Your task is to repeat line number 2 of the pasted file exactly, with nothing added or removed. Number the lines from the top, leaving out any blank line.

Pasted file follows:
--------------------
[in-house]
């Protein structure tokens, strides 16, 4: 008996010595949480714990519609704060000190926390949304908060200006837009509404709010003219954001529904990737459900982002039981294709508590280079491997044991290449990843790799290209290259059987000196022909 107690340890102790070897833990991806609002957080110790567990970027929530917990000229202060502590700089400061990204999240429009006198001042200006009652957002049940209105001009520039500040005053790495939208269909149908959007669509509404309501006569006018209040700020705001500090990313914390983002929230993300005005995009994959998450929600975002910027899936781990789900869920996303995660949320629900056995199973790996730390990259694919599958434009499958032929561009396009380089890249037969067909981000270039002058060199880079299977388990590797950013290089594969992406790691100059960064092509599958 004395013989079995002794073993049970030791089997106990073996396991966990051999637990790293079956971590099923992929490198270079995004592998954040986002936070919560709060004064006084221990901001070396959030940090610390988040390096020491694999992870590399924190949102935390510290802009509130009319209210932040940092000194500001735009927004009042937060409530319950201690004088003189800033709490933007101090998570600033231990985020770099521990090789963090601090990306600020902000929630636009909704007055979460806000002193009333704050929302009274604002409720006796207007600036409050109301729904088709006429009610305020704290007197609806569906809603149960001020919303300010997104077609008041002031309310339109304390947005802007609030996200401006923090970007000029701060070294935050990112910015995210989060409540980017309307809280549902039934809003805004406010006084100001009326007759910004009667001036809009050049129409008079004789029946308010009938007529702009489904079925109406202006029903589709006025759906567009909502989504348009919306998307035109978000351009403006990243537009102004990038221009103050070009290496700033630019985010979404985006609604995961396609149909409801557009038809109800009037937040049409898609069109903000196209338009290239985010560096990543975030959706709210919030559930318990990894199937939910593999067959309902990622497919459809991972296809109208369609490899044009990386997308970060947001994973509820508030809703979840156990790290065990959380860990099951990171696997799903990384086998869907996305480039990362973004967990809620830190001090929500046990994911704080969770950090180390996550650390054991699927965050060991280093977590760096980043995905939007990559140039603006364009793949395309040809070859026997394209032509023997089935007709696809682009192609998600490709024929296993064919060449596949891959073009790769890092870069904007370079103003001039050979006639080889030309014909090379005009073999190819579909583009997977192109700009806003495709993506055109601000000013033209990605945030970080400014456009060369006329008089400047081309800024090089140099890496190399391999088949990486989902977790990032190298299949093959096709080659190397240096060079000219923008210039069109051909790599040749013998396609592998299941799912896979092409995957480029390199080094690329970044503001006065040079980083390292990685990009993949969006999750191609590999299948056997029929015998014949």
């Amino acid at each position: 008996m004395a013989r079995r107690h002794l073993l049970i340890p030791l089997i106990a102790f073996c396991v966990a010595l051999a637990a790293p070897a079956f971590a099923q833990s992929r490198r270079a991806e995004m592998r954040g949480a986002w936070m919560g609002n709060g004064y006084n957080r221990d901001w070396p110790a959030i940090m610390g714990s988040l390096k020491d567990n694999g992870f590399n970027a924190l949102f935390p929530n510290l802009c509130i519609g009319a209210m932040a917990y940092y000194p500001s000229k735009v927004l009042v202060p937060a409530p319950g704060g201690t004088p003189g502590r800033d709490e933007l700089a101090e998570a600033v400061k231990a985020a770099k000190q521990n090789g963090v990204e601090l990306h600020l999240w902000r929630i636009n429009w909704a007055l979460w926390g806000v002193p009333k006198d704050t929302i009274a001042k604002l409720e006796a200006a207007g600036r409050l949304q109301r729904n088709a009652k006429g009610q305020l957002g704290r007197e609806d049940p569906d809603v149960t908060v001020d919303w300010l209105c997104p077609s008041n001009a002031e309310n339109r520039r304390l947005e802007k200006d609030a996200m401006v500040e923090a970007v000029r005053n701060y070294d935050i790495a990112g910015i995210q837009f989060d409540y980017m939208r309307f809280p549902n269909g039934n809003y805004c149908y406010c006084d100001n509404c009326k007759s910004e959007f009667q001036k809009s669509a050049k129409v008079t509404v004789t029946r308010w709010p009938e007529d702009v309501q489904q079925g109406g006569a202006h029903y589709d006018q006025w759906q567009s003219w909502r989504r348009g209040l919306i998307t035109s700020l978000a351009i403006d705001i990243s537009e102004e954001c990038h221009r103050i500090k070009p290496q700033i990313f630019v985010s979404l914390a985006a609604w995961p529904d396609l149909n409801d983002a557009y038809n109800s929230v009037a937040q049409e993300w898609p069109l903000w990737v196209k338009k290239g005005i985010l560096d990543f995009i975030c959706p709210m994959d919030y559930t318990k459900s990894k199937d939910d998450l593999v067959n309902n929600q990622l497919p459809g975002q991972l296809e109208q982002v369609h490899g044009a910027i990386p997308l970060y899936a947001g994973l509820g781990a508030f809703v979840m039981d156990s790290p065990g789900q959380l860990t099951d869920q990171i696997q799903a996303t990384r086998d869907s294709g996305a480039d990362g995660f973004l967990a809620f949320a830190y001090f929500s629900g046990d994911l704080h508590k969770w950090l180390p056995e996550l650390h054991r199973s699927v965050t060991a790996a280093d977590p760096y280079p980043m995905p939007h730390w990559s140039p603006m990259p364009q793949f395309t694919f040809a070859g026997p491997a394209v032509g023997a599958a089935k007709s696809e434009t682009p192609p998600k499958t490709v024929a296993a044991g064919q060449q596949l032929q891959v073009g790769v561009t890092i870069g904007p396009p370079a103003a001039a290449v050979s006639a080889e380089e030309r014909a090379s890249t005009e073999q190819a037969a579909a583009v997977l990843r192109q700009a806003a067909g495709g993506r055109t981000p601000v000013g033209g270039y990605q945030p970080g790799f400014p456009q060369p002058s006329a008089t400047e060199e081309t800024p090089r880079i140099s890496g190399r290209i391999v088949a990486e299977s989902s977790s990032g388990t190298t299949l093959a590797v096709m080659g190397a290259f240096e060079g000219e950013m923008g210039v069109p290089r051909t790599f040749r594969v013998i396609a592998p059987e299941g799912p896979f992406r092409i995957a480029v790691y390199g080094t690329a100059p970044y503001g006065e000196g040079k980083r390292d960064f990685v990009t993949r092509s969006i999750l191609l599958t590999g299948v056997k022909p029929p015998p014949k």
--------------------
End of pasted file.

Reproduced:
């Protein structure tokens, strides 16, 4: 008996010595949480714990519609704060000190926390949304908060200006837009509404709010003219954001529904990737459900982002039981294709508590280079491997044991290449990843790799290209290259059987000196022909 107690340890102790070897833990991806609002957080110790567990970027929530917990000229202060502590700089400061990204999240429009006198001042200006009652957002049940209105001009520039500040005053790495939208269909149908959007669509509404309501006569006018209040700020705001500090990313914390983002929230993300005005995009994959998450929600975002910027899936781990789900869920996303995660949320629900056995199973790996730390990259694919599958434009499958032929561009396009380089890249037969067909981000270039002058060199880079299977388990590797950013290089594969992406790691100059960064092509599958 004395013989079995002794073993049970030791089997106990073996396991966990051999637990790293079956971590099923992929490198270079995004592998954040986002936070919560709060004064006084221990901001070396959030940090610390988040390096020491694999992870590399924190949102935390510290802009509130009319209210932040940092000194500001735009927004009042937060409530319950201690004088003189800033709490933007101090998570600033231990985020770099521990090789963090601090990306600020902000929630636009909704007055979460806000002193009333704050929302009274604002409720006796207007600036409050109301729904088709006429009610305020704290007197609806569906809603149960001020919303300010997104077609008041002031309310339109304390947005802007609030996200401006923090970007000029701060070294935050990112910015995210989060409540980017309307809280549902039934809003805004406010006084100001009326007759910004009667001036809009050049129409008079004789029946308010009938007529702009489904079925109406202006029903589709006025759906567009909502989504348009919306998307035109978000351009403006990243537009102004990038221009103050070009290496700033630019985010979404985006609604995961396609149909409801557009038809109800009037937040049409898609069109903000196209338009290239985010560096990543975030959706709210919030559930318990990894199937939910593999067959309902990622497919459809991972296809109208369609490899044009990386997308970060947001994973509820508030809703979840156990790290065990959380860990099951990171696997799903990384086998869907996305480039990362973004967990809620830190001090929500046990994911704080969770950090180390996550650390054991699927965050060991280093977590760096980043995905939007990559140039603006364009793949395309040809070859026997394209032509023997089935007709696809682009192609998600490709024929296993064919060449596949891959073009790769890092870069904007370079103003001039050979006639080889030309014909090379005009073999190819579909583009997977192109700009806003495709993506055109601000000013033209990605945030970080400014456009060369006329008089400047081309800024090089140099890496190399391999088949990486989902977790990032190298299949093959096709080659190397240096060079000219923008210039069109051909790599040749013998396609592998299941799912896979092409995957480029390199080094690329970044503001006065040079980083390292990685990009993949969006999750191609590999299948056997029929015998014949």